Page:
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End of Long Wharf on Boston's Waterfront

A group of neighborhood residents, locally known as the “North End Ten,” scored a major win in Superior Court against the Boston Redevelopment Authority (BRA). The action stops the development of a proposed 220-seat waterfront restaurant, Doc’s Long Wharf, on the end of Boston’s Long Wharf, subject to a possible appeal. In a June 10, 2011 ruling, shown below, Judge Elizabeth Fahey agreed with the North End Ten’s arguments and voided a Chapter 91 license granted to the BRA by the State’s Department of Environmental Protection (DEP).

The North End Ten, as plaintiffs, argued the BRA-owned space on Long Wharf is “public waterfront parkland” and therefore protected by State law Article 97 which states that “agencies shall not change the control or use of any right or interest in Article 97 land” without approval by the State Legislature.

In 2007, the BRA announced a lease to “Doc’s Long Wharf,” for an enclosed 4,655 square-foot waterfront restaurant with outdoor cafe tables. The BRA was granted a license by the State’s Department of Environmental Protection under Chapter 91 laws. The North End Ten appealed to the DEP, but that was subsequently denied on January 15, 2010, clearing the way for the proposed restaurant.

In late 2010, the North End Ten turned to the court system to pursue their case based largely on protection under Article 97. Potential issues raised by the residents include excessive noise, damage to public open space/parkland and impairment of scenic quality on the wharf.

Doc’s Long Wharf’s owner Michael Conlon was recently given a 60-day extension by the Boston Licensing Board to resolve the non-use of its alcohol license at the 80 Long Wharf space. The delay was to allow for the Superior Court ruling. Conlon is also co-owner of the Paramount and 21st Amendment in Beacon Hill.

The BRA and DEP may appeal the ruling. Another alternative would be to go through the State Legislature per Article 97, similar to the process used to lease out the Pink Palace space on Boston Common and the Duck House in the Back Bay Fens.

The Massachusetts Superior Court judgement on the case is shown below.

 

 

Update on Tuesday, June 21, 2011:

As a follow-up, the following documents are available for viewing:

Click here to view a copy of the judge’s memorandum of decision (pdf, 12 pages).

 

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9 COMMENTS

  1. I guess the judge thinks skateboarders terrorizing tourists and locals during the day, homeless people drinking and drugging and hookers turning tricks at night turning the North End 10's beloved "park" into a scary place to be is better then a restaurant that would bring activity to discourage the bad behavior on Long Wharf. Unfreakin believable!

  2. "Incredulous" needs to get out more. I was down at Long Wharf on a beautiful evening last week and there were no skateboarders and no hookers turning tricks – just a bunch of regular folks quietly watching the boats go by without having to purchase a $15 martini for the pleasure. (Some of them could have been homeless – can't tell just by looking.)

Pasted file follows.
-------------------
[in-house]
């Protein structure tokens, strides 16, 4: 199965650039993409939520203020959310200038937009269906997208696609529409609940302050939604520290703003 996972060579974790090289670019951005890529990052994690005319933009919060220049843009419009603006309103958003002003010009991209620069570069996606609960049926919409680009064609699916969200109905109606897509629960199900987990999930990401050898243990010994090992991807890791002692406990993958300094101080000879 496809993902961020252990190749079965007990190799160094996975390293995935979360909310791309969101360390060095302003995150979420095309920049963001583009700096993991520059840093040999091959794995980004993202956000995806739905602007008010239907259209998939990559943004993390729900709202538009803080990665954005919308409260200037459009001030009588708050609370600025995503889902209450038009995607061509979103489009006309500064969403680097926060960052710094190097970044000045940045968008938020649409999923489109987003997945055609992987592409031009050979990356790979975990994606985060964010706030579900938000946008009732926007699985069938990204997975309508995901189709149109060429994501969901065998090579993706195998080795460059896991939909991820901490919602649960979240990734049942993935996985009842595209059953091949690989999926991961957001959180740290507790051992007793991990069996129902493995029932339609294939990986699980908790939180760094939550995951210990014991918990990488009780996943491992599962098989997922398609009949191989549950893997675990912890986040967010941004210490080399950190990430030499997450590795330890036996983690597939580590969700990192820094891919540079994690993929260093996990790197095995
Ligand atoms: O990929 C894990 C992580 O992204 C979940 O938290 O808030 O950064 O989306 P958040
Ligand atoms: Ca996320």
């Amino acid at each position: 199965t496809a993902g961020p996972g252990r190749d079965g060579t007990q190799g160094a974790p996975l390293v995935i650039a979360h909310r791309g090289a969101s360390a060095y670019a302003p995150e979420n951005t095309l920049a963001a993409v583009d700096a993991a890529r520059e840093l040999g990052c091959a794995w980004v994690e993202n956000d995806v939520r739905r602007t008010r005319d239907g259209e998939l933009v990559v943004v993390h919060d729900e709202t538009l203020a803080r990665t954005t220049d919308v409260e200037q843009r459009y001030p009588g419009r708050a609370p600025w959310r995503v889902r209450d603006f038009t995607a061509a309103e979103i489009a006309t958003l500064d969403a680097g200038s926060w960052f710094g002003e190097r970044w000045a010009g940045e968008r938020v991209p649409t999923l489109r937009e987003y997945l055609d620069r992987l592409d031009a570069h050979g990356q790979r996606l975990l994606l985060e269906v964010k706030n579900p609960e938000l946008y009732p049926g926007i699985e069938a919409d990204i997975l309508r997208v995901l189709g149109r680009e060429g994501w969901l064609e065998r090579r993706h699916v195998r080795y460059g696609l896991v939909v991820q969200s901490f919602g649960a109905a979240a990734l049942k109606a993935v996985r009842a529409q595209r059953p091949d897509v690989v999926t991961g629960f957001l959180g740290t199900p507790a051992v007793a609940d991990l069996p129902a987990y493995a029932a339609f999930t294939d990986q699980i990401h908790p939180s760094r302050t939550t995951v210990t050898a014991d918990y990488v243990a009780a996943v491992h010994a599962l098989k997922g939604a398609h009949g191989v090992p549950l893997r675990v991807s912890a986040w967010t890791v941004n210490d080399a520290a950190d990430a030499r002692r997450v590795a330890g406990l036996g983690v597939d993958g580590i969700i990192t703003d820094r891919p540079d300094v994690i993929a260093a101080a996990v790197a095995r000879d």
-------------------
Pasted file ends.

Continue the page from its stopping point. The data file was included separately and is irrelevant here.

3. Nowhere in any presentation that I heard about Doc's Longwharf did I see ALL of Longwharf taken up by the restaurant and anyone needing to purchase a $15 martini or a $3 soft drink. It would have been nice to have a restaurant that was actually on the water.

  4. Such a shame. Boston has such a great harbor and there are hardly any restaurants right on the water. I guess whatever that building is will just go to waste. Sounded like a great plan for the space.

  5. A Shame, really? Keeping a wide tract of public space open to everyone. That's a shame? With literally hundreds of restaurants in a stone's throw, there is no need to fill in every corner of the waterfront with commercialism. I say, well-done!

  6. Boston does have a great harbor. The clean-up that returned it to that condition was funded with public money. The plaza at the end of Long Wharf is designated as park and open space–public space. As a park, it is protected by law, and there is a legal procedure for changing its use. It's a shame that those responsible for protecting public space chose to circumvent this procedure.

    Skateboarders and the homeless create problems in many public spaces and parks. Privatizing public space for commercial use won't solve the problem. It will move the problem to another location. I don't favor sacrificing open public space to solve social and enforcement issues.

  7. My point it is that the existing building is useless. I have never seen anyone out there. Is there a plan for something else there? I like public space too but that is a waste of space.

  8. I;m glad the "10" won. And yes I have ssen people use that space – tourists, sun bathers, joggers, stollers, mothers pushing carraiges.

  9. Congratulations to the "10" it hard work to go against big business. During the day that point is full of people , this is only 1 of very few places one can see toward the neck of the harbor without owning a highrise , or being in one of the plush restaurants . I remember "back in the day" sitting out on the old wooden piers having a sweeping view of north and south , of where the inlet of Christopher Col. park is . Just look at the coast line its built up from the courthouse to the coastguard station. On the hottest day there is still an ocean breeze curling around that point , Must everything be built up.
    I will bet the people FOR this Doc's project obove , have their own personal view , and couldn't care less about the people less fortunate,and unable to enjoy a personal view of a beautiful harbour. How many more restaurants do we need around here
    tucker

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